President: Arts funding as important as infrastructure

Aosdána told cut in funding an illustration of the arts’ ‘peripheral’ place in Irish society

 President Michael D Higgins giving the opening address at Aosdana General Assembly in The Royal Hospital, Kilmainham, Dublin. Photograph: Dara Mac Dónaill

President Michael D Higgins giving the opening address at Aosdana General Assembly in The Royal Hospital, Kilmainham, Dublin. Photograph: Dara Mac Dónaill

 

A 40 per cent cut in funding to Irish arts in recent years was an illustration of the “peripheral” place they occupy in Irish society, President Michael D Higgins has said.

Yet funding for the arts is as important to our infrastructure as roads, hospitals and schools, he argued.

Addressing the membership of Aosdána, the organisation representing Irish artists at its general assembly on Thursday, President Higgins outlined the fundamental place the arts should hold in society and the need for a cultural policy.

“There can be no doubt that Irish artists and cultural institutions have, along with many sectors of Irish life, suffered significantly during a period that reaped the rewards of speculative economics and the austerity that served as a response,” he told the near 250 membership.

Cuts of about 40 per cent in annual budgets of the majority of cultural institutions had left many struggling to survive.

“A reduction in funding for arts, culture and film by some €16 million between 2011 and 2014, elicits little public comment or concern [and] underlines the peripheral place the arts are too often granted in our society and in the public consciousness,” the President said, despite evidence of the benefits the sector can provide.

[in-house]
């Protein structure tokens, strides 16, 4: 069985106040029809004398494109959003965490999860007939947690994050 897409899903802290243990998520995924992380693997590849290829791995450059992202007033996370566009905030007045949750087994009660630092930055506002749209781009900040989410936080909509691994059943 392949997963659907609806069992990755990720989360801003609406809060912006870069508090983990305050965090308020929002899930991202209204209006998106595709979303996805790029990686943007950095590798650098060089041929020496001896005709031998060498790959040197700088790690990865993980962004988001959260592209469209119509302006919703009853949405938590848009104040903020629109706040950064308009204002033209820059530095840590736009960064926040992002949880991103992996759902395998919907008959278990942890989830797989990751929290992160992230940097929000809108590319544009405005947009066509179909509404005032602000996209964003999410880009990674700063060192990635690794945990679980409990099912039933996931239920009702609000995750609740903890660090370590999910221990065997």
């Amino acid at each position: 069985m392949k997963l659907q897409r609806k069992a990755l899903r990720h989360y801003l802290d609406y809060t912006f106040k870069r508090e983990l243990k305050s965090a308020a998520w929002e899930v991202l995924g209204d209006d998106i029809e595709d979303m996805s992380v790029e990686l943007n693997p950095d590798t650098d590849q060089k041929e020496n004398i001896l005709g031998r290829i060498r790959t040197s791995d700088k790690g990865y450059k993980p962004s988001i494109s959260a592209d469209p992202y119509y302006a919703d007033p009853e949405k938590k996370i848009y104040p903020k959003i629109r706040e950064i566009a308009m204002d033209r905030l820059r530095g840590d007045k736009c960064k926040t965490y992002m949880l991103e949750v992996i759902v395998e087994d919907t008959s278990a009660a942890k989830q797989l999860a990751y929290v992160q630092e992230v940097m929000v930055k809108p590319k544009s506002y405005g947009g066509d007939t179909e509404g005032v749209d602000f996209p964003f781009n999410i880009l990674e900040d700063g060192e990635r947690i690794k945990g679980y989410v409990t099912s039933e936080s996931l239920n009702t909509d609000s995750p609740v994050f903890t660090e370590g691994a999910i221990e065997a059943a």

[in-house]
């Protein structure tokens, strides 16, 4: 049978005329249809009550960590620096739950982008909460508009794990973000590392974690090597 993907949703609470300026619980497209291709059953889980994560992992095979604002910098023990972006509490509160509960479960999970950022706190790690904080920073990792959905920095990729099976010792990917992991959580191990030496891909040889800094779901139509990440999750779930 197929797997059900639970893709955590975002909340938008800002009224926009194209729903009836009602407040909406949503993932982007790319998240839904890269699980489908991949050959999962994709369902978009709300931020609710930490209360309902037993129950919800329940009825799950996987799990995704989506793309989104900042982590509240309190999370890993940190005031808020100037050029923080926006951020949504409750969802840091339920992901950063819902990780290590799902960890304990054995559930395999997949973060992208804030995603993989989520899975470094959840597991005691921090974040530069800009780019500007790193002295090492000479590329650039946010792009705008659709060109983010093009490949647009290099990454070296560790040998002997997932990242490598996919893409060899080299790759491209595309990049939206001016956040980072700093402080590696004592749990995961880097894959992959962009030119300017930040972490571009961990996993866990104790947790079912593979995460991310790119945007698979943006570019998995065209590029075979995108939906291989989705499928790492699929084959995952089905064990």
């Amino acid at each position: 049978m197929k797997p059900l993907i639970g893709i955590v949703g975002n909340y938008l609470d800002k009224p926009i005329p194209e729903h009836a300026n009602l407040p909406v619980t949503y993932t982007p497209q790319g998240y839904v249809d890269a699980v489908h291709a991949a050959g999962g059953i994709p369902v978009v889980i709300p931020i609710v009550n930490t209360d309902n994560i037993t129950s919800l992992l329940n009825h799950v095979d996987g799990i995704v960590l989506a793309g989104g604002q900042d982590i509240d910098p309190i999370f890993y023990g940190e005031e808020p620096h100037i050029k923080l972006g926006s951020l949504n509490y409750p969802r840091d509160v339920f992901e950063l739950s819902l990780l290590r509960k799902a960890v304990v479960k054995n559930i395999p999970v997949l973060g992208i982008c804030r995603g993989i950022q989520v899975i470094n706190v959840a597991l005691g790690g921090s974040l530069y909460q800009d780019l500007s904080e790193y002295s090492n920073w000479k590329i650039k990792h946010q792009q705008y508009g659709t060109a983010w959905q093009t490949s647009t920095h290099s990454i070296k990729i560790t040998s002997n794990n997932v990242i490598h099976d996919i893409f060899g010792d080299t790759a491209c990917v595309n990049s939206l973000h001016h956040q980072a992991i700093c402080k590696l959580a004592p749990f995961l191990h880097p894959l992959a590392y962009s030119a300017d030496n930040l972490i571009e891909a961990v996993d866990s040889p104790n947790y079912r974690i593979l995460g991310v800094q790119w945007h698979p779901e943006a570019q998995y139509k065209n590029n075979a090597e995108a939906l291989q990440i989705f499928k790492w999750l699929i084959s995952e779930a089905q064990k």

The President’s address was a historic moment in the 34 year history of the organisation as it was the first time such a speech was given to the full assembly.

President Michael D Higgins speech to Aosdána

Aosdána was established to represent the Irish artistic community. Members are elected and include such luminaries as Sebastian Barry, Robert Ballagh, Neil Jordan, Colum McCann and Patrick McCabe.

President Higgins said it was regrettable funding shortfalls existed in a sphere that brought so much economic benefit to Ireland.

“That the arts are something apart, peripheral, and belonging on the fringes of society is an assumption that must continue to be challenged,” he said.

“When we support artists, we support viable democracy.

“As a society we must come to recognise that institutional provision for the arts is as important to our infrastructure as roads, hospitals and schools.”

President Higgins, himself a former minister for the arts, said there was a danger artistic institutions, left to “the vagaries” of the marketplace would either fail to survive “or become so compromised and distorted that the public good will not be served”.

“It is essential to have a national cultural policy, and to have one that recognises the fundamental role of cultural access in citizenship while respecting the integrity and independence of the personal artistic inspiration,” he said.

The general assembly also debated and voted on nominations for 19 new members, the results of which will become known later.

Three motions were also put forward for discussion. One related to a review of the Arts Council’s support systems for non- Aosdána artists. Another, tabled by Mannix Flynn, requested a restructuring of the nomination process for a limited number of those given the title “Saoi”, for “singular and sustained distinction in the arts”.

On her own motion to forge links with libraries, through buying and stocking new Irish books, Margaretta D’Arcy said 51 per cent of people in Ireland use such facilities, a higher proportion than in the UK.

“Is it not time that Aosdána began taking an interest in libraries and found a way that us the producers and us the consumers can benefit each other,” she said.